How to Calculate Internal Rate of Return (IRR)

By Stock Research Pro • May 8th, 2011

Knowing how to calculate internal rate of return (IRR) can benefit both investors and business people as it provides a measure of investment performance expressed as an annual return. By definition, the IRR is the annualized rate of return that brings the net present value of a future payment stream to zero. The IRR measure provides a means of evaluating multiple investment options and, while it is used most often in the world of corporate finance, individuals can use it when evaluating various personal financial opportunities.

The Use of IRR in Personal Finance

When making personal financial and investment decisions, the IRR measure provides for the comparison of investment returns. When tracking portfolio performance, the internal rate of return can be particularly useful as it computes an annualized rate of return as it considers both the amount of money invested and the timeline for the investment. The IRR offers an indication as to how quickly you will realize returns. When evaluating investment products like certificates of deposit (CDs) or savings bank accounts, the IRR is referred to as the annualized percentage yield (APY).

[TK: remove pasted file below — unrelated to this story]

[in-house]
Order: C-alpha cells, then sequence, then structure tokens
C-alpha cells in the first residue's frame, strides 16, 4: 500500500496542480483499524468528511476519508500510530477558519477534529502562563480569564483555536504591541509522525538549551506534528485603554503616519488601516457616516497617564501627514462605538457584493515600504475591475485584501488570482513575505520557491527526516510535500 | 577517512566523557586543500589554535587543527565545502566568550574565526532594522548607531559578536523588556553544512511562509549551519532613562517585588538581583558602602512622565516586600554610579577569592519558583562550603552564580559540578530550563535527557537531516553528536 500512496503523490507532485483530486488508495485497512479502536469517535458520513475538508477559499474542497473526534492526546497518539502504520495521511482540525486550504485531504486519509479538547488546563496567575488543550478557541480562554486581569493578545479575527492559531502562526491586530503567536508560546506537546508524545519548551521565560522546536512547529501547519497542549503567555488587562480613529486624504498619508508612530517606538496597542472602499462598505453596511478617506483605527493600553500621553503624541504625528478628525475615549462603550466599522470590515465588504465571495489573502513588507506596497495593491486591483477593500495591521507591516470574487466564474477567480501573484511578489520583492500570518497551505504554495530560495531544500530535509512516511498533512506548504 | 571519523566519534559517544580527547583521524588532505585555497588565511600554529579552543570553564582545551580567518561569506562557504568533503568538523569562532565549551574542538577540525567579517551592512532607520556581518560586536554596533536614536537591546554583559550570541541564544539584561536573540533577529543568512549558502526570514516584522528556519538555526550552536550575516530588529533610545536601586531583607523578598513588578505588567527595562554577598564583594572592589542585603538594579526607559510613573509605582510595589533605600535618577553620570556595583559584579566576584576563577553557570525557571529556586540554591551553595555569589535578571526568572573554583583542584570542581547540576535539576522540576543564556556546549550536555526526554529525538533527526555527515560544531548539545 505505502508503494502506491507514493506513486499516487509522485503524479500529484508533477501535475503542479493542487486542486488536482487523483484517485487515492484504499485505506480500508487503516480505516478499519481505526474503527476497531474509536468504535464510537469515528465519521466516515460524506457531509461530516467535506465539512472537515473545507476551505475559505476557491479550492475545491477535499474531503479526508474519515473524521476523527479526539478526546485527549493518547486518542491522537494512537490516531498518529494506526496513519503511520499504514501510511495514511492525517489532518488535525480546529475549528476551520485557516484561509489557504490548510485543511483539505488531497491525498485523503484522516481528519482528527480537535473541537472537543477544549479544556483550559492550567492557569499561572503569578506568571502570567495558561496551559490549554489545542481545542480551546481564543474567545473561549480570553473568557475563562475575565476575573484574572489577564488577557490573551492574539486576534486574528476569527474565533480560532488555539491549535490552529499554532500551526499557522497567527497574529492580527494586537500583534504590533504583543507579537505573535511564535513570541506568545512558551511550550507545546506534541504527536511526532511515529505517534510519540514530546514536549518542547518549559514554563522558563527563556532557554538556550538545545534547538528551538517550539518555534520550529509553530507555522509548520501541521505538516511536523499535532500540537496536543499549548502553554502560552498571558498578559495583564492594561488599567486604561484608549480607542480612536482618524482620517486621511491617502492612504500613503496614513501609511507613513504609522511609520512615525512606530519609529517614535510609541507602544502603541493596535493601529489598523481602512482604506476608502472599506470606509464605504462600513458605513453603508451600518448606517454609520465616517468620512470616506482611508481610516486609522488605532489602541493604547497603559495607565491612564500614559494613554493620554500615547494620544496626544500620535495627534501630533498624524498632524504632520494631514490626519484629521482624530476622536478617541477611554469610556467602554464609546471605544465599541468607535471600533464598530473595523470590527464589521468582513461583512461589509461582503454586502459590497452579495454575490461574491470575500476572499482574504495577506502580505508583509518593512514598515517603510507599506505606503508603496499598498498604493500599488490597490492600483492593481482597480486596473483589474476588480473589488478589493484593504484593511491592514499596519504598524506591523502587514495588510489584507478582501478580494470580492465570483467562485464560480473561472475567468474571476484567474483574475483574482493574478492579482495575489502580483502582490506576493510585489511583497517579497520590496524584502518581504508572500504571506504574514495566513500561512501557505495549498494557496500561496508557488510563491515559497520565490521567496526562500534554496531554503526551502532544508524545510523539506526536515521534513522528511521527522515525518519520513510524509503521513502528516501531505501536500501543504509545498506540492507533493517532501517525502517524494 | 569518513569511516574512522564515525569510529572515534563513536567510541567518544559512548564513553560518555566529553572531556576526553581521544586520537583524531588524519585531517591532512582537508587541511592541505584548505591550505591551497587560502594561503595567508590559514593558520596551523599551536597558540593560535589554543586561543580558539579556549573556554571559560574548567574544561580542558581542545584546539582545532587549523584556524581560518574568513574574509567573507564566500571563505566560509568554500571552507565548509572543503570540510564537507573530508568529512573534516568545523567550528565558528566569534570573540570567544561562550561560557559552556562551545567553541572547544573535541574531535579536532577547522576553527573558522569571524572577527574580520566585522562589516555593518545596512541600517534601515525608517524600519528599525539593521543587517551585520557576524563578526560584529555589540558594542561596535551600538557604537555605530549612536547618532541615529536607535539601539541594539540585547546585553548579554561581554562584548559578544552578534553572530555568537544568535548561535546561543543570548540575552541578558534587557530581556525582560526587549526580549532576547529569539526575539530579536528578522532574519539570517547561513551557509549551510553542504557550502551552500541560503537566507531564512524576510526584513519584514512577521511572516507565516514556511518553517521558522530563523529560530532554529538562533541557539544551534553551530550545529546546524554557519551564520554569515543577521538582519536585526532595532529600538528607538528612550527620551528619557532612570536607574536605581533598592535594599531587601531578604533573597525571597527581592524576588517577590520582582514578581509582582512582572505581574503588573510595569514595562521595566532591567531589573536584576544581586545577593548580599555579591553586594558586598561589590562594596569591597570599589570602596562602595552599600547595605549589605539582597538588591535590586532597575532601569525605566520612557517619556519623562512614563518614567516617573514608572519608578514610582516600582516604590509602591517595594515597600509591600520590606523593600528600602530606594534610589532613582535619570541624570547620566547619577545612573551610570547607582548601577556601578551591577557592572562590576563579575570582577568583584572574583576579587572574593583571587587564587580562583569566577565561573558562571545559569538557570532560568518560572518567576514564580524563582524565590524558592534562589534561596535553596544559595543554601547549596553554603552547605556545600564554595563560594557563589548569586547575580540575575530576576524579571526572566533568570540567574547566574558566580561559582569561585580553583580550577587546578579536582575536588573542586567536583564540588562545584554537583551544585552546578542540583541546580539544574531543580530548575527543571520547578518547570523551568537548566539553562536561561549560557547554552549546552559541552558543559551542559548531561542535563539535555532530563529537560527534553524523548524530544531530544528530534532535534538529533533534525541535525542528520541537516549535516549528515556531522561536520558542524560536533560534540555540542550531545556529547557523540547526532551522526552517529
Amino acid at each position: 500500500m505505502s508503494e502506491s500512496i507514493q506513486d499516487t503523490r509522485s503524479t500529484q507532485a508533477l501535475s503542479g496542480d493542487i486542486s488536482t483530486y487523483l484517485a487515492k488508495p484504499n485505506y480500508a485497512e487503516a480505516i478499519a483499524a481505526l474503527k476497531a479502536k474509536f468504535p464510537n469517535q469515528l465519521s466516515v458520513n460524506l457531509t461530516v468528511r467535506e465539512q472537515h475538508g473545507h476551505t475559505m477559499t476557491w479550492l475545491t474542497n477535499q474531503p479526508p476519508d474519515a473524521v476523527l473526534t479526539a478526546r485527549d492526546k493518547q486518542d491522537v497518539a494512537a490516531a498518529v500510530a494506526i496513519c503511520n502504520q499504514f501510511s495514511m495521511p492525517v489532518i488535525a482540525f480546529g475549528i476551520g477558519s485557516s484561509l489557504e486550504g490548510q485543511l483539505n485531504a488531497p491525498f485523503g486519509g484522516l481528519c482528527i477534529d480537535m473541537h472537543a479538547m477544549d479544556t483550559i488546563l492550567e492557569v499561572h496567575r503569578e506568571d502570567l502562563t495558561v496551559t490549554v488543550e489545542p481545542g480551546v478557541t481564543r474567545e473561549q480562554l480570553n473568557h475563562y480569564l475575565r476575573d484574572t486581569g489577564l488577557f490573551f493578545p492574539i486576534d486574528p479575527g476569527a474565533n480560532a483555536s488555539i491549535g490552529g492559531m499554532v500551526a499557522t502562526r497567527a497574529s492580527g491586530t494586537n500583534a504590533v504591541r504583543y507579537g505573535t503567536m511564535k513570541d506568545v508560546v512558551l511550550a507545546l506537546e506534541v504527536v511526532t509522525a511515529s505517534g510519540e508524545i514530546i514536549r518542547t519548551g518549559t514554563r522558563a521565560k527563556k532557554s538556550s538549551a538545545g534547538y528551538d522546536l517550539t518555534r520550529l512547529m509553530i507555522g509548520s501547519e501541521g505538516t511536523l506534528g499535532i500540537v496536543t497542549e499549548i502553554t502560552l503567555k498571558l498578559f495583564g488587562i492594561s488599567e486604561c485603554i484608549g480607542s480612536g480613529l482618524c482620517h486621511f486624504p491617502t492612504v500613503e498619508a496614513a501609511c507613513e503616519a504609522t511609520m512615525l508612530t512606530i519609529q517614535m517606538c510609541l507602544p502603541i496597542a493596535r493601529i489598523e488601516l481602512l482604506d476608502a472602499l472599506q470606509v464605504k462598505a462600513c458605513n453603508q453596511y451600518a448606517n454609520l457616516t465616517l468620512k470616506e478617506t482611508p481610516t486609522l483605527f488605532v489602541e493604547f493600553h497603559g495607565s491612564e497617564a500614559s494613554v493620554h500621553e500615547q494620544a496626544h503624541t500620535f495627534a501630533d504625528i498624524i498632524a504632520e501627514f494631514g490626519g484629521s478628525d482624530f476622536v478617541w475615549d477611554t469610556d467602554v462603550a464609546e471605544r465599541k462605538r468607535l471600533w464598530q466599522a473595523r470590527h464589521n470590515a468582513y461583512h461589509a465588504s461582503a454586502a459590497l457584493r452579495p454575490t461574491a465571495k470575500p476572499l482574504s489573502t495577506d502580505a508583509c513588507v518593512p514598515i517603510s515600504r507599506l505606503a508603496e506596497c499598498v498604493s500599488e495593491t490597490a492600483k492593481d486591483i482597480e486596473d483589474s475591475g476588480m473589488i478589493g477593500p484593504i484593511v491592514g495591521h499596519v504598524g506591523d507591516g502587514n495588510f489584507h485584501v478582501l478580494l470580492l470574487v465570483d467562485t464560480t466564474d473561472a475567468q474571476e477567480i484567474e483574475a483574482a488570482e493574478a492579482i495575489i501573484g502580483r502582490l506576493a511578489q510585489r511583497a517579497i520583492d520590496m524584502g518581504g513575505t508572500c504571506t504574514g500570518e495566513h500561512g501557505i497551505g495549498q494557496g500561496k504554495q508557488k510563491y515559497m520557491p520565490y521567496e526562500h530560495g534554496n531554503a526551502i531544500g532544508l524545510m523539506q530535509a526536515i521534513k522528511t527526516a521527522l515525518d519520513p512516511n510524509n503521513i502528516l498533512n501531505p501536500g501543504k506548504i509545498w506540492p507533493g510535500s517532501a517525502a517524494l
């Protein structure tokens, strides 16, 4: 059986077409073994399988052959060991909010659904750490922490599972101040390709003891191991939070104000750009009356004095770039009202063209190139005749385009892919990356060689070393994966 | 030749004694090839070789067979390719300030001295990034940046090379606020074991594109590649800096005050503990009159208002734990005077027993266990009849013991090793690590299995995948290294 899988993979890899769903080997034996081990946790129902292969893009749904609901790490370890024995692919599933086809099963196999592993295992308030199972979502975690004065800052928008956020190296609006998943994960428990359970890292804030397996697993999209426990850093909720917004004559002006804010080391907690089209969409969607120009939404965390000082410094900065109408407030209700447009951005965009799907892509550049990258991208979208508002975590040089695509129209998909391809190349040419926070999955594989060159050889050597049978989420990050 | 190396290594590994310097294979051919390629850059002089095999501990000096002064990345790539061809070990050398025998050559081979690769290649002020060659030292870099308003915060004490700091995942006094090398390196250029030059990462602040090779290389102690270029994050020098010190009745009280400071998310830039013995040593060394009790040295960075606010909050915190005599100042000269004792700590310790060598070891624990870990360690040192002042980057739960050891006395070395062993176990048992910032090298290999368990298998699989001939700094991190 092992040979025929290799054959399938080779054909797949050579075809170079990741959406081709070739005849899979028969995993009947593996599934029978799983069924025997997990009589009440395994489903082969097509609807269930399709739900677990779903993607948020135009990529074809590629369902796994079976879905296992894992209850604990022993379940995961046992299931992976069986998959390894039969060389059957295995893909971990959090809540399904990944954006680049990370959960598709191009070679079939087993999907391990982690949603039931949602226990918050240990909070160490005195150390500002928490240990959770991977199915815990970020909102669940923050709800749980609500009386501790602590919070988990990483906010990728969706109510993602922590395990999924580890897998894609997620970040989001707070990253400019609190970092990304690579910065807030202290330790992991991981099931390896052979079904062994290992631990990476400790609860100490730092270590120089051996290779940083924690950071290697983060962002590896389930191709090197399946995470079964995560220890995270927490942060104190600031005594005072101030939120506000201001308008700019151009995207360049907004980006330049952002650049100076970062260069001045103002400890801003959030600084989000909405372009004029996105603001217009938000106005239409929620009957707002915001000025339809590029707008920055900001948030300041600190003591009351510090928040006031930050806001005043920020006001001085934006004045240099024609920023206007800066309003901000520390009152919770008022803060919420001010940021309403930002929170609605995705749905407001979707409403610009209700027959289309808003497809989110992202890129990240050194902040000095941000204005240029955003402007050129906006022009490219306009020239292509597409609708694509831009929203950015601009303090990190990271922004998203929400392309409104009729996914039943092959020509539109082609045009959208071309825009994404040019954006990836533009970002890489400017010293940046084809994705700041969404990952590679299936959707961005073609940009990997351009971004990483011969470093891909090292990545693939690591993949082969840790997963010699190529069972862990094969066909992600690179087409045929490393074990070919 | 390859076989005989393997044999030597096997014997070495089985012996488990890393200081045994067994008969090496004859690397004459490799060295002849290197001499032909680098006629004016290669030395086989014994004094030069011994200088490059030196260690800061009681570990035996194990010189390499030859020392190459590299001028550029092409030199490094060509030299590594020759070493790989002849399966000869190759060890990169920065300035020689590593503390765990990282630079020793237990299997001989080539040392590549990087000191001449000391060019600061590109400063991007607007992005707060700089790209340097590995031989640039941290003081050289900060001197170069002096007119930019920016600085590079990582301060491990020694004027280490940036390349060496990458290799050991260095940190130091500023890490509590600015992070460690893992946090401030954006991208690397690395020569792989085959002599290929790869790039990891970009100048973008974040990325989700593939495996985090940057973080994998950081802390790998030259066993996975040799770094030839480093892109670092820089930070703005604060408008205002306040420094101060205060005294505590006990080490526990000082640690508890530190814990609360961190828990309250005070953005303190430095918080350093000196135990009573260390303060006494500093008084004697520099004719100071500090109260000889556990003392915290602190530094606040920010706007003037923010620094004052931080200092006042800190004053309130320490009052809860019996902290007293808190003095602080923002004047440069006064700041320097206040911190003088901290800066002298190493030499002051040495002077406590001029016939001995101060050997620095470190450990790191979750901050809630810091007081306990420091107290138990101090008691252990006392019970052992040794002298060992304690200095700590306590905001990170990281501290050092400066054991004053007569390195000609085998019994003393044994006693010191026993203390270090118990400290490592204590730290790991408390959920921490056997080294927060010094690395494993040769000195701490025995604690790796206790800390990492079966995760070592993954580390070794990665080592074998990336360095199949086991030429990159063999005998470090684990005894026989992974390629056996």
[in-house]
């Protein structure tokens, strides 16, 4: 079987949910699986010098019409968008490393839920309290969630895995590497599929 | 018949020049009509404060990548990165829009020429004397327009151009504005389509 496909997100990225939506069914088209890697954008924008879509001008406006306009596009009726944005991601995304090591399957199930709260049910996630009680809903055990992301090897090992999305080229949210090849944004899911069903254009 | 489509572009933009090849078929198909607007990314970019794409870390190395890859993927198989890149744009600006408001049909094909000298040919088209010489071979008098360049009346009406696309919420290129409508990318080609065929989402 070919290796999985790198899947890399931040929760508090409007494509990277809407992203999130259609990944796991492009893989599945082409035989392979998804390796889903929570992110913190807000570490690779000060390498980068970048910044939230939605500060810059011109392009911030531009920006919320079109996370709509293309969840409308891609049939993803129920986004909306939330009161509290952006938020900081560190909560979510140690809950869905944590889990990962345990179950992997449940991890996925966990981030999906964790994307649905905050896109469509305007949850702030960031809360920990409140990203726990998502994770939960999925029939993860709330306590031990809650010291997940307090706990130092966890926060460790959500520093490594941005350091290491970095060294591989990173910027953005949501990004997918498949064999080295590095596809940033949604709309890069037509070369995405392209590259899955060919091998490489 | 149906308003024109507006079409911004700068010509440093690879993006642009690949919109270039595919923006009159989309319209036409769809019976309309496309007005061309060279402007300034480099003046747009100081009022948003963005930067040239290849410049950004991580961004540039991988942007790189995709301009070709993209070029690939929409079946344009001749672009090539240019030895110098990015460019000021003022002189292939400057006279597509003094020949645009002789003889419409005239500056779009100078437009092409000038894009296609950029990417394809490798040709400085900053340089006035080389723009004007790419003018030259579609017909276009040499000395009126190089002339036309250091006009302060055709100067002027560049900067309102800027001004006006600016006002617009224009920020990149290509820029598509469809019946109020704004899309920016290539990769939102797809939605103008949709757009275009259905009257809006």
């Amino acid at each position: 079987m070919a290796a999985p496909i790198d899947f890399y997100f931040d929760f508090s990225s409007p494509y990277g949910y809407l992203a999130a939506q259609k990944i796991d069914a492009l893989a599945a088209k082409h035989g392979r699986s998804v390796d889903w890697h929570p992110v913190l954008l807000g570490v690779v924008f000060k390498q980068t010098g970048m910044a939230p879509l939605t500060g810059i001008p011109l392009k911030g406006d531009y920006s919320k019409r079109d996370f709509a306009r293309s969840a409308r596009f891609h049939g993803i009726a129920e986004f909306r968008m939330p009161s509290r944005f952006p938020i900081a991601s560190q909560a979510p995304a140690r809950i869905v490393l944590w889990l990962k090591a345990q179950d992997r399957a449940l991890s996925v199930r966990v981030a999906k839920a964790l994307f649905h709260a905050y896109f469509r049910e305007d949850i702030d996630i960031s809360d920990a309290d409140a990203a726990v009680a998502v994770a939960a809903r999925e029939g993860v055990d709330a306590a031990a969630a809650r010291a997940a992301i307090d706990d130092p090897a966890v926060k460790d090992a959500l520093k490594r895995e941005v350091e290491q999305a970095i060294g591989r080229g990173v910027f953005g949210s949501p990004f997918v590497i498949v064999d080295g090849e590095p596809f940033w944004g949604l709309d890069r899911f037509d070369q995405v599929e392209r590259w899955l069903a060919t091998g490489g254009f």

The Mathematics of the Internal Rate of Return

In mathematical terms, the IRR represents the interest rate or the “discount rate” that brings the present value of a series of future cash flows to zero. The IRR is useful when there is a need to analyze a number of equal investments that occur over regular intervals or for the returns on any series of investments. When evaluating a complex series of cash flow streams (both inbound and outbound) it is often helpful to look at these activities in what is known as a “cash flow diagram”, which simply represents these activities on a timeline. Cash out is shown as negative and cash in is shown as positive. The calculator below provides a simple, but useful, tool for this.


The above information is educational and should not be interpreted as financial advice. For advice that is specific to your circumstances, you should consult a financial or tax advisor.

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